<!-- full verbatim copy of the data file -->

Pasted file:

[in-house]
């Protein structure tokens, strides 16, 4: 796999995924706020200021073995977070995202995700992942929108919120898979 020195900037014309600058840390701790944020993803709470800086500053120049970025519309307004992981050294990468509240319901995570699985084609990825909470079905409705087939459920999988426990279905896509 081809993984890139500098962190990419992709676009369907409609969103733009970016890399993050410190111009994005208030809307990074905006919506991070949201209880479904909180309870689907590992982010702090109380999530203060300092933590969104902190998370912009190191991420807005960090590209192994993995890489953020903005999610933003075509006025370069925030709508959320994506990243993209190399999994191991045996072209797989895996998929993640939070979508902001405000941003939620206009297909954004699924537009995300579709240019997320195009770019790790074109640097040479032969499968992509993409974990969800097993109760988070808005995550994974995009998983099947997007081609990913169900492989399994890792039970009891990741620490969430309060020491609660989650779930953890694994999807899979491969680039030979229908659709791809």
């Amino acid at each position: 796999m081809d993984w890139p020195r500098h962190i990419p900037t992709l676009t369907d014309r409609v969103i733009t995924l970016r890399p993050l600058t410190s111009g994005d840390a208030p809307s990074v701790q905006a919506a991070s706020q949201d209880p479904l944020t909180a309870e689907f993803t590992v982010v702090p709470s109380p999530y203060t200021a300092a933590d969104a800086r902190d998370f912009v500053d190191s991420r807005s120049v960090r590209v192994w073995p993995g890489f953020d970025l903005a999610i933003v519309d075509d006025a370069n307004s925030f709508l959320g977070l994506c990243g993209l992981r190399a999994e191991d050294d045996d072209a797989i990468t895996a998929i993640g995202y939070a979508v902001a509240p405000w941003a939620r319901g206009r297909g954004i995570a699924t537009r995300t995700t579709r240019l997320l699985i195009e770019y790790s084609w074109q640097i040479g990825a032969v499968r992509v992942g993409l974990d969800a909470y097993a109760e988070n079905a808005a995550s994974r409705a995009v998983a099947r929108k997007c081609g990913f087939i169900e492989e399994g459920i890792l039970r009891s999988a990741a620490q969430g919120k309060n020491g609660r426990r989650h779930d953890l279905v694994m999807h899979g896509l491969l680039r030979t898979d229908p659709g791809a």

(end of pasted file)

[in-house]
């Protein structure tokens, strides 16, 4: 796999995924706020200021073995977070995202995700992942929108919120898979 020195900037014309600058840390701790944020993803709470800086500053120049970025519309307004992981050294990468509240319901995570699985084609990825909470079905409705087939459920999988426990279905896509 081809993984890139500098962190990419992709676009369907409609969103733009970016890399993050410190111009994005208030809307990074905006919506991070949201209880479904909180309870689907590992982010702090109380999530203060300092933590969104902190998370912009190191991420807005960090590209192994993995890489953020903005999610933003075509006025370069925030709508959320994506990243993209190399999994191991045996072209797989895996998929993640939070979508902001405000941003939620206009297909954004699924537009995300579709240019997320195009770019790790074109640097040479032969499968992509993409974990969800097993109760988070808005995550994974995009998983099947997007081609990913169900492989399994890792039970009891990741620490969430309060020491609660989650779930953890694994999807899979491969680039030979229908659709791809």
């Amino acid at each position: 796999m081809d993984w890139p020195r500098h962190i990419p900037t992709l676009t369907d014309r409609v969103i733009t995924l970016r890399p993050l600058t410190s111009g994005d840390a208030p809307s990074v701790q905006a919506a991070s706020q949201d209880p479904l944020t909180a309870e689907f993803t590992v982010v702090p709470s109380p999530y203060t200021a300092a933590d969104a800086r902190d998370f912009v500053d190191s991420r807005s120049v960090r590209v192994w073995p993995g890489f953020d970025l903005a999610i933003v519309d075509d006025a370069n307004s925030f709508l959320g977070l994506c990243g993209l992981r190399a999994e191991d050294d045996d072209a797989i990468t895996a998929i993640g995202y939070a979508v902001a509240p405000w941003a939620r319901g206009r297909g954004i995570a699924t537009r995300t995700t579709r240019l997320l699985i195009e770019y790790s084609w074109q640097i040479g990825a032969v499968r992509v992942g993409l974990d969800a909470y097993a109760e988070n079905a808005a995550s994974r409705a995009v998983a099947r929108k997007c081609g990913f087939i169900e492989e399994g459920i890792l039970r009891s999988a990741a620490q969430g919120k309060n020491g609660r426990r989650h779930d953890l279905v694994m999807h899979g896509l491969l680039r030979t898979d229908p659709g791809a």